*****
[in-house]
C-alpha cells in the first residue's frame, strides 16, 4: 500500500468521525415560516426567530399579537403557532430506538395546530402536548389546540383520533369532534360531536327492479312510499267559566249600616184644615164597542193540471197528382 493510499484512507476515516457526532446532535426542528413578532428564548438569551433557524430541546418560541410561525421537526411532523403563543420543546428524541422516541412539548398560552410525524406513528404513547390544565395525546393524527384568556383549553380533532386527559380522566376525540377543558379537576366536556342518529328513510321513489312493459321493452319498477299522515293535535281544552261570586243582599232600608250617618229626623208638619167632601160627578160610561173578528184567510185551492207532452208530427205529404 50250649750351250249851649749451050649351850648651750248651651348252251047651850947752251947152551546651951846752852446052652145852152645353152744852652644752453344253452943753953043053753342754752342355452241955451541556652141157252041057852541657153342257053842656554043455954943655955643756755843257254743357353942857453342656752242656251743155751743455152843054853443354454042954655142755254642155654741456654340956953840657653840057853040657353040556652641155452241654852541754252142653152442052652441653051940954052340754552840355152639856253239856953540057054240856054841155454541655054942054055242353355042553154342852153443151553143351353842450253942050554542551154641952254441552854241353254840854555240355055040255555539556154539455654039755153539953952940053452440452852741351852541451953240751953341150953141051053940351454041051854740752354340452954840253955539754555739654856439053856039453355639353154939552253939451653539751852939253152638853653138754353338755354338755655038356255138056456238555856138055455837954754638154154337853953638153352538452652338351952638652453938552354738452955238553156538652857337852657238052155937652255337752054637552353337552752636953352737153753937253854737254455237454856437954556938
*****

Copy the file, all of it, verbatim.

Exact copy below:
[in-house]
C-alpha cells in the first residue's frame, strides 16, 4: 500500500468521525415560516426567530399579537403557532430506538395546530402536548389546540383520533369532534360531536327492479312510499267559566249600616184644615164597542193540471197528382 493510499484512507476515516457526532446532535426542528413578532428564548438569551433557524430541546418560541410561525421537526411532523403563543420543546428524541422516541412539548398560552410525524406513528404513547390544565395525546393524527384568556383549553380533532386527559380522566376525540377543558379537576366536556342518529328513510321513489312493459321493452319498477299522515293535535281544552261570586243582599232600608250617618229626623208638619167632601160627578160610561173578528184567510185551492207532452208530427205529404 50250649750351250249851649749451050649351850648651750248651651348252251047651850947752251947152551546651951846752852446052652145852152645353152744852652644752453344253452943753953043053753342754752342355452241955451541556652141157252041057852541657153342257053842656554043455954943655955643756755843257254743357353942857453342656752242656251743155751743455152843054853443354454042954655142755254642155654741456654340956953840657653840057853040657353040556652641155452241654852541754252142653152442052652441653051940954052340754552840355152639856253239856953540057054240856054841155454541655054942054055242353355042553154342852153443151553143351353842450253942050554542551154641952254441552854241353254840854555240355055040255555539556154539455654039755153539953952940053452440452852741351852541451953240751953341150953141051053940351454041051854740752354340452954840253955539754555739654856439053856039453355639353154939552253939451653539751852939253152638853653138754353338755354338755655038356255138056456238555856138055455837954754638154154337853953638153352538452652338351952638652453938552354738452955238553156538652857337852657238052155937652255337752054637552353337552752636953352737153753937253854737254455237454856437954556938